BY ANDREA KOHLER
For a science junkie, a book recommended by three of the big names in popular science exposition – Brian Greene, Sir Roger Penrose, and Brian Cox is a must-read. And for a South African science junkie, living in Cape Town, it promises even more than that.
Neil Turok’s is a seminal South African story. Born to well-known anti-apartheid activists Ben and Mary Turok, and taken with them into exile at the age of 6 – first to Tanzania and then to England –Turok now lives and works in Canada, where he is director of the Perimeter Institute for Theoretical Physics. He has held positions at Princeton and Cambridge; collaborated with Stephen Hawking, arguably the most famous name in physics today; and been awarded some of the discipline’s most prestigious prizes. With the death of apartheid, Turok’s parents returned to South Africa, and inspired him to found the African Institute of Mathematics and Science (AIMS) in Muizenburg, Cape Town.
So how to read From Quantum to Cosmos? This book is undoubtedly about physics. Turok recounts the story of modern science from Newton’s equations of classical mechanics, through Maxwell’s unification of electricity and magnetism, to Einstein’s theory of relativity and the work of the quantum physicists, Planck, Heisenberg, and Dirac. Extending the story to the field of cosmology, Turok describes the discovery in 1964, by Penzias and Wilson, of the cosmic microwave background radiation, the existence of which was taken to prove, almost irrefutably, the Big Bang theory of the origin of the universe (this radiation is understood to be the left over ‘hiss’ of the Big Bang). This is a fascinating story, and Turok tells it with contagious enthusiam. His explanations of difficult concepts are often exquisitely clear. Reading From Quantum to Cosmos is the first time I have fully understood why the problem of black body radiation (exotically termed the “ultraviolet catastrophe”) necessitated the proposal, by Max Planck, of a quantum theory of light, which ultimately resulted in the birth of quantum physics.
In broader strokes, Turok traces the story of physics back to the Greek philosophers and forward to the very latest developments – in cosmology on the one hand, and quantum “computing” on the other – and offers us tantalising insights into works as far apart as the philosophy of David Hume and the fictional works of Mary Shelley.
Turok also describes the establishment of AIMS. His goal to develop excellence in the mathematical sciences in Africa, “so that within our lifetimes we are celebrating an African Einstein”, is a focal point for his optimistic ideas regarding “science and humanity”. He relates the flowering of Jewish science in the early 20th Century, as a consequence of previous oppression and exclusion, to a similar potential now existing in Africa and the developing world. He also suggests that, by sheer weight of numbers, humanity now has the best chance ever of finding answers to the biggest issues and questions it faces; at the same time, the great achievements of science have the capacity to truly unite all of humanity.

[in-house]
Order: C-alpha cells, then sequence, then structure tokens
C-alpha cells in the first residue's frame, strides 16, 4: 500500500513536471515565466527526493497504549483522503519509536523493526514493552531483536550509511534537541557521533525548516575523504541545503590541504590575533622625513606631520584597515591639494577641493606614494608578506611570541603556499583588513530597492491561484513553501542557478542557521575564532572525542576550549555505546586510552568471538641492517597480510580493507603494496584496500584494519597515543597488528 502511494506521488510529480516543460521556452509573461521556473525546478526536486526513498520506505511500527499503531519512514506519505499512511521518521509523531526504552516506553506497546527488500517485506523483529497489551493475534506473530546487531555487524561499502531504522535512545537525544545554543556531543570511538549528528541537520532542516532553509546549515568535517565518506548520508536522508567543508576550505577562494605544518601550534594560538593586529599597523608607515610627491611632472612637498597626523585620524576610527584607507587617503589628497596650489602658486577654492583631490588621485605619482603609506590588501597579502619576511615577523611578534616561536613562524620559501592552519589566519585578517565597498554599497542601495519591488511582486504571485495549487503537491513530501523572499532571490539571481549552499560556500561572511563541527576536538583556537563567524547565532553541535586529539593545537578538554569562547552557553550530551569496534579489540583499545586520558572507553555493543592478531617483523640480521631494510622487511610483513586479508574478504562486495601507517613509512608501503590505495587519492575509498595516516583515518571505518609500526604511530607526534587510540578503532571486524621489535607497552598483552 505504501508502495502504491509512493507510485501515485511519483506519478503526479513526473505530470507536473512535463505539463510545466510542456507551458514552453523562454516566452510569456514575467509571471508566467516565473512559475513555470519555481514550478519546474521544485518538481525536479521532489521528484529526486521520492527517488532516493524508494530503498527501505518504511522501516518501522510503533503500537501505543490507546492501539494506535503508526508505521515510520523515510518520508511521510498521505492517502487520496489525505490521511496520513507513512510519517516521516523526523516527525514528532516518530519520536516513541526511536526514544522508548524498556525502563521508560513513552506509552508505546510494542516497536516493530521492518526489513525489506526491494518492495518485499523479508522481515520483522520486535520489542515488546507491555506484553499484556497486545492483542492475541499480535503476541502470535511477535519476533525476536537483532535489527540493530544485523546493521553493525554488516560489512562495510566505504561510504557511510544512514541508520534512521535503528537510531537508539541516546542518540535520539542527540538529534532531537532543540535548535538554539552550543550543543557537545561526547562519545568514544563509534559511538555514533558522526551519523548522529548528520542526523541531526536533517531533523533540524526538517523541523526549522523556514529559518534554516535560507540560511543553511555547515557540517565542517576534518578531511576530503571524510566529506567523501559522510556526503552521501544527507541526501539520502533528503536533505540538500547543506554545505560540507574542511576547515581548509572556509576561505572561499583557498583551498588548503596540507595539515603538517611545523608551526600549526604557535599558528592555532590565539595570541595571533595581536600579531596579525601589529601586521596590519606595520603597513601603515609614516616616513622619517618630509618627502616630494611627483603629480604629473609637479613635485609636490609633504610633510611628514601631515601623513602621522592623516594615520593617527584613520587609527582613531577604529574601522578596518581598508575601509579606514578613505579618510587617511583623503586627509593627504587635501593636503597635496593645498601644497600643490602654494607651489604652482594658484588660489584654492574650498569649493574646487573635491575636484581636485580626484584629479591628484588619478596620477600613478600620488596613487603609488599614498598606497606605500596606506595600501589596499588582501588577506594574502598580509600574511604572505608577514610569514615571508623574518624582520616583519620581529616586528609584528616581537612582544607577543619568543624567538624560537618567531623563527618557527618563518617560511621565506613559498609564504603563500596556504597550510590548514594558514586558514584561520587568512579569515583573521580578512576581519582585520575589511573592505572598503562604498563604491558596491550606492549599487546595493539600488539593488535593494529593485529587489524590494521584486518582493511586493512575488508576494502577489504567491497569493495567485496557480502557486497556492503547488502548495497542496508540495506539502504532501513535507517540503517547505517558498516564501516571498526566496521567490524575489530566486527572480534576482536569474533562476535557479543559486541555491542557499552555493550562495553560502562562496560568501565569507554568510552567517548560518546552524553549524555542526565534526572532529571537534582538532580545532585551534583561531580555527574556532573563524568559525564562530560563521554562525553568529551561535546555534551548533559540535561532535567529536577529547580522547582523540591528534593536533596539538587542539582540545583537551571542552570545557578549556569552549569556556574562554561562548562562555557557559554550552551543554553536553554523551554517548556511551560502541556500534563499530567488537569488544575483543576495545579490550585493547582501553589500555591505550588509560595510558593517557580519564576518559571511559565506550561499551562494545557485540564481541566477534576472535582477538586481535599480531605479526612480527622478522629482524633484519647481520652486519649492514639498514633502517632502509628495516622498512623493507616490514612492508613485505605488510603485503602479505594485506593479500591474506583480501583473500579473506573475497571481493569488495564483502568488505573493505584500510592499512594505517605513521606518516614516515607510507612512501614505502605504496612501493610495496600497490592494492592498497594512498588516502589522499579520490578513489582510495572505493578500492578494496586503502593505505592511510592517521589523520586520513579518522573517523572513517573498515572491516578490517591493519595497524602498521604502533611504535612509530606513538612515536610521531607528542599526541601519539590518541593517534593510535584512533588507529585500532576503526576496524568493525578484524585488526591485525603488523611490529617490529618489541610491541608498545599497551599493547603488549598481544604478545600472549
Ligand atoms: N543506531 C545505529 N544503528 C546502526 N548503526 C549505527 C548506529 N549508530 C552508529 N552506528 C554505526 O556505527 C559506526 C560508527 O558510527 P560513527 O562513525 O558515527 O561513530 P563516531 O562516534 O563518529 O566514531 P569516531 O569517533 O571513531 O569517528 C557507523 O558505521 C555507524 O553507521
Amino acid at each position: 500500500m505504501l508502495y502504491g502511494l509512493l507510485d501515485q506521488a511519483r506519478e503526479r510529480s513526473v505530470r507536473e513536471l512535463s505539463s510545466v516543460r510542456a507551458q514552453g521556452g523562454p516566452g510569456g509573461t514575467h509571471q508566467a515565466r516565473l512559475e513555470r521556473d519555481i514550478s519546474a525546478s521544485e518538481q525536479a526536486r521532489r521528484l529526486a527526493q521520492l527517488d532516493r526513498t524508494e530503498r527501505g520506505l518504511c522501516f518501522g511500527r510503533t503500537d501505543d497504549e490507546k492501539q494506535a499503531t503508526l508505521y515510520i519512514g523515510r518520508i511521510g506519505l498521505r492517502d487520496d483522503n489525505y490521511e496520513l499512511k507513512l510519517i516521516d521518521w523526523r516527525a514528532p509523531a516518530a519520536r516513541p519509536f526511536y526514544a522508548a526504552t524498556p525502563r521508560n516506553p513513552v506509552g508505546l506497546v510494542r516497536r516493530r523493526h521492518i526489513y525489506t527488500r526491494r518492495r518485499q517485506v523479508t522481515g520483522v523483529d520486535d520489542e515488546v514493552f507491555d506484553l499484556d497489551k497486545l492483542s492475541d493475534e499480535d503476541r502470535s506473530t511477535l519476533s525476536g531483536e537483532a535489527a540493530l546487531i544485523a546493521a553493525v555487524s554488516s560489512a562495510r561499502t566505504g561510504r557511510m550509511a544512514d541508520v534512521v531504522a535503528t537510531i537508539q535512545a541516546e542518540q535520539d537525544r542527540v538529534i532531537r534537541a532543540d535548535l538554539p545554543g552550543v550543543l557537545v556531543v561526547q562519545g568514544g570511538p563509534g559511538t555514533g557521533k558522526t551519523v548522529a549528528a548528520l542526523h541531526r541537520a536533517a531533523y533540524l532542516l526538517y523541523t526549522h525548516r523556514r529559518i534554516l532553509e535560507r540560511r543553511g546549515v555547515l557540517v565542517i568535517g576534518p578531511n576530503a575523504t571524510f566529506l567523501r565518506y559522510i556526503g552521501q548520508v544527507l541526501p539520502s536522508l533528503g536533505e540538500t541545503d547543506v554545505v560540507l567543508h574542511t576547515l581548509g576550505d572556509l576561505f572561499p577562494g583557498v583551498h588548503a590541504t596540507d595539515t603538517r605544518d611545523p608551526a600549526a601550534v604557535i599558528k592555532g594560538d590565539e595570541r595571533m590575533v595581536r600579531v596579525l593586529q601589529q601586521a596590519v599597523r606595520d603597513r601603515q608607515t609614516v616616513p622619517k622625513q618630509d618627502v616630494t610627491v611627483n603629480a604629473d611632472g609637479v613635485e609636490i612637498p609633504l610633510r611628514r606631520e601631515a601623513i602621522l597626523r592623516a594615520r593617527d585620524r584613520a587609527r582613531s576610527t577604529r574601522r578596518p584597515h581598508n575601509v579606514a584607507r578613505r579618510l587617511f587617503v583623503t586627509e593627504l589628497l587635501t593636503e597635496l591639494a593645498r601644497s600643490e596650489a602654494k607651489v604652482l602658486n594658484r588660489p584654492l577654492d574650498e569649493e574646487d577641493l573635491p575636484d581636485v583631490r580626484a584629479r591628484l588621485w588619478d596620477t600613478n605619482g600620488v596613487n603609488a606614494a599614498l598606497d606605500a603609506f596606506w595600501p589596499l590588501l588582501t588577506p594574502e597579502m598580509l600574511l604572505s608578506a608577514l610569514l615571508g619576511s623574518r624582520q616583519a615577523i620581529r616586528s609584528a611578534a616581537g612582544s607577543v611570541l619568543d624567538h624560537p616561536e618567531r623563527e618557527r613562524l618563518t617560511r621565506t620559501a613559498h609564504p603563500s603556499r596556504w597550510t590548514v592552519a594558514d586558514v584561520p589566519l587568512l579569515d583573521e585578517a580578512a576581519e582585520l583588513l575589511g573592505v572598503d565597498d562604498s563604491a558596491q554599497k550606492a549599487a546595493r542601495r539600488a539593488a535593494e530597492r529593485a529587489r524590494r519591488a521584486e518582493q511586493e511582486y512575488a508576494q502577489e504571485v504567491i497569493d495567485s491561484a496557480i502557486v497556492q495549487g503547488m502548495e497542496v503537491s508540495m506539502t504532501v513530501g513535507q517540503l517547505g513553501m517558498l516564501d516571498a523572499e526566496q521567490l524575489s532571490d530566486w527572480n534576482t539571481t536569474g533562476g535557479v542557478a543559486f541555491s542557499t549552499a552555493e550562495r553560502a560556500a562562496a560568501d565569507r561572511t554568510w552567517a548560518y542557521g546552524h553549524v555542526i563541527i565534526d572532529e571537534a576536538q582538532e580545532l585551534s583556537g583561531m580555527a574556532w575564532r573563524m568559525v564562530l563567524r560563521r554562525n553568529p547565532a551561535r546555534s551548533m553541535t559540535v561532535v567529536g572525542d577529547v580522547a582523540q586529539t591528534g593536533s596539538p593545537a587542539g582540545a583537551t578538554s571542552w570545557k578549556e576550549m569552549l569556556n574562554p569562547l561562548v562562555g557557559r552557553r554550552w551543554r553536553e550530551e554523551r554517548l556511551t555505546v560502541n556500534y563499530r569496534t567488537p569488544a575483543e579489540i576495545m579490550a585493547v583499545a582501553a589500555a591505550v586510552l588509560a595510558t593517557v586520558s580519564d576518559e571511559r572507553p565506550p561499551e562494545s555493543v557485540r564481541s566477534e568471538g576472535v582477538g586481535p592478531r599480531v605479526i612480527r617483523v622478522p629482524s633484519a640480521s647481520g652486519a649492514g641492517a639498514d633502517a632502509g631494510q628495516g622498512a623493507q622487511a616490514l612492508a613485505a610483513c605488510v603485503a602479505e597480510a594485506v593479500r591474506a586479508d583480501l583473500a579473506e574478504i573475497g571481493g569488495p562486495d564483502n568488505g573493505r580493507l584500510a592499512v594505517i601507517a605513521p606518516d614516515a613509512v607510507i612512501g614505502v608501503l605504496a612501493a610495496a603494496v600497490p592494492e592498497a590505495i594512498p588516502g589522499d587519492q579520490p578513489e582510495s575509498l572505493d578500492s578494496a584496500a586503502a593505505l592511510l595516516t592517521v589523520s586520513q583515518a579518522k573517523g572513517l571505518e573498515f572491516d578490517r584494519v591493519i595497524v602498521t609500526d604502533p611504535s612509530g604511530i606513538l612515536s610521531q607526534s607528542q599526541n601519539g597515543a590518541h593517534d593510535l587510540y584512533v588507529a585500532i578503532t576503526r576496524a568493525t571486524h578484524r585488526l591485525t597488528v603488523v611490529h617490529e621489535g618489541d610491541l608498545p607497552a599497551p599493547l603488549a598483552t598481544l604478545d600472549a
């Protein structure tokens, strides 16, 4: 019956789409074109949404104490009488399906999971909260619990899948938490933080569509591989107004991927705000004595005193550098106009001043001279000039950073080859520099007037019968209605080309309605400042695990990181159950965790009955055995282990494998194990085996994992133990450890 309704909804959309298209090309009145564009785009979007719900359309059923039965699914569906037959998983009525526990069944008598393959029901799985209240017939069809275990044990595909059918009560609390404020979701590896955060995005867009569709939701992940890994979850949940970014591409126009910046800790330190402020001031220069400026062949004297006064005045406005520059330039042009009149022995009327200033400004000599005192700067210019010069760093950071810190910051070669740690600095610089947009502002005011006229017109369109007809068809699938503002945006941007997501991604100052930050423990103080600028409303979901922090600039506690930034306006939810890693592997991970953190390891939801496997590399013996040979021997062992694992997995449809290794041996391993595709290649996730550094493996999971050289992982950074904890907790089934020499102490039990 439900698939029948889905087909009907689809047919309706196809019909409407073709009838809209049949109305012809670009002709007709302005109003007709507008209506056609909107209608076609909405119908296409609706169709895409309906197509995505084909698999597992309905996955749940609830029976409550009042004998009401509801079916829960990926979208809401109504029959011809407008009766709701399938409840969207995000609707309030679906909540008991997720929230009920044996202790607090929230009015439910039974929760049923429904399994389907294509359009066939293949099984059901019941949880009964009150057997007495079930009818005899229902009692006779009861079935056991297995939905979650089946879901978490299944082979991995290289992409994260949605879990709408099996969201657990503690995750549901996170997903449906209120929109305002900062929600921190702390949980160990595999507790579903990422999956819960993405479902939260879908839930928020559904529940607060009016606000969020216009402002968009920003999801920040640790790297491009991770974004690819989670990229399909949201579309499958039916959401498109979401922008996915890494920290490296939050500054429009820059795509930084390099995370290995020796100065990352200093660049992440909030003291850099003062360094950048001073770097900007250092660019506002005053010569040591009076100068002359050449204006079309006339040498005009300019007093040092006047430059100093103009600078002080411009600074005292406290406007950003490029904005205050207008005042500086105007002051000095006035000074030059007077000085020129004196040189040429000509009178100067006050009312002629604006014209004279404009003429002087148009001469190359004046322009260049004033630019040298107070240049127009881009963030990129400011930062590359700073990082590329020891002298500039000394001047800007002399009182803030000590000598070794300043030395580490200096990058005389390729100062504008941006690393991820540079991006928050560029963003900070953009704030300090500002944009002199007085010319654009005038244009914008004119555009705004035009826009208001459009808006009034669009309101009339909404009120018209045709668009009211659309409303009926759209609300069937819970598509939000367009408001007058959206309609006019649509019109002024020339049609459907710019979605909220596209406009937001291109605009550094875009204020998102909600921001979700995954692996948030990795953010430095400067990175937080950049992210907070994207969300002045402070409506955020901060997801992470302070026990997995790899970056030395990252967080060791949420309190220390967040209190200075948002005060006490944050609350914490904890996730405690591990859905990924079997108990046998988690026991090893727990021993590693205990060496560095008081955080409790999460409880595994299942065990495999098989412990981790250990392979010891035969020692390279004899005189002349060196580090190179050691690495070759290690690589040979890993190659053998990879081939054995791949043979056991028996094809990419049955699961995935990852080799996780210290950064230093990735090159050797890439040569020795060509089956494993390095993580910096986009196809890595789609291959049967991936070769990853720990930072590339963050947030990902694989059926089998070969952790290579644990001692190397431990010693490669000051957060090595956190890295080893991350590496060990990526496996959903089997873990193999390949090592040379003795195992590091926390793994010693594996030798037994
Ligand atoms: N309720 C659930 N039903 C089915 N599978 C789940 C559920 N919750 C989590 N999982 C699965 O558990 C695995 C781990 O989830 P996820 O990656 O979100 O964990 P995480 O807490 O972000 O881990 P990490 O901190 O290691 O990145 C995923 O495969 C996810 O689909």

Despite some hugely interesting ideas, the book is ultimately unsatisfying. Turok makes big, sometimes almost naïve, claims for the mathematical sciences. A chapter in which he describes “the formula that summarises all the known laws of physics” is titled “The world in an equation”. In the detail of the chapter, one realises just how much work still needs to be done. I am reminded of claims, at the end of the 19th Century, that all the laws of physics had been discovered, and the outstanding problems were solvable using these laws. In his response to Mary Shelley’s cautionary tale of the dangers of scientific arrogance, Turok maintains that “The monster Shelley envisaged Dr. Frankenstein creating has not materialised” – here one has to wonder what the survivors of Hiroshima, the Holocaust, Fukushima, and countless other disasters directly attributable to the misuse of science would think. One is left somewhat nervous when Turok dovetails the futures of science and of humanity. Finally, when he issues the clarion call for science in the developing world, one can’t help but notice that it is done from a First World country.
For all the wrong reasons, this book also highlights, unintentionally of course, the value of good editing, noticeable by its absence. The reader is buffeted about between brilliantly explained scientific concepts and some that come across like equations literally translated into English (where one feels like the whiteboard is missing). In parts one emerges from sections that require intense concentration, to find oneself without warning trying to follow Turok’s about-turn into the human story. In the detail also, there are turns of phrase that seem “wrong” – so “Heisenberg discovered his uncertainty principle” and Pauli “invented the Pauli exclusion principle”. Ultimately, to the South African science junkie, setting the year of Mandela’s release from prison as 1993 instead of 1990, seems the worst editorial crime.
Apparently From Quantum to Cosmos is the result of a series of lectures, a reference to which would have explained aspects of the structure, including repetition, that otherwise frustrate. In his discussion of the digital age later in the book, Turok draws extensively on the prophetic writings of Marshall McLuhan, probably best known for the aphorism “the medium is the message”. In the case of From Quantum to Cosmos, the medium seems to hampers the message.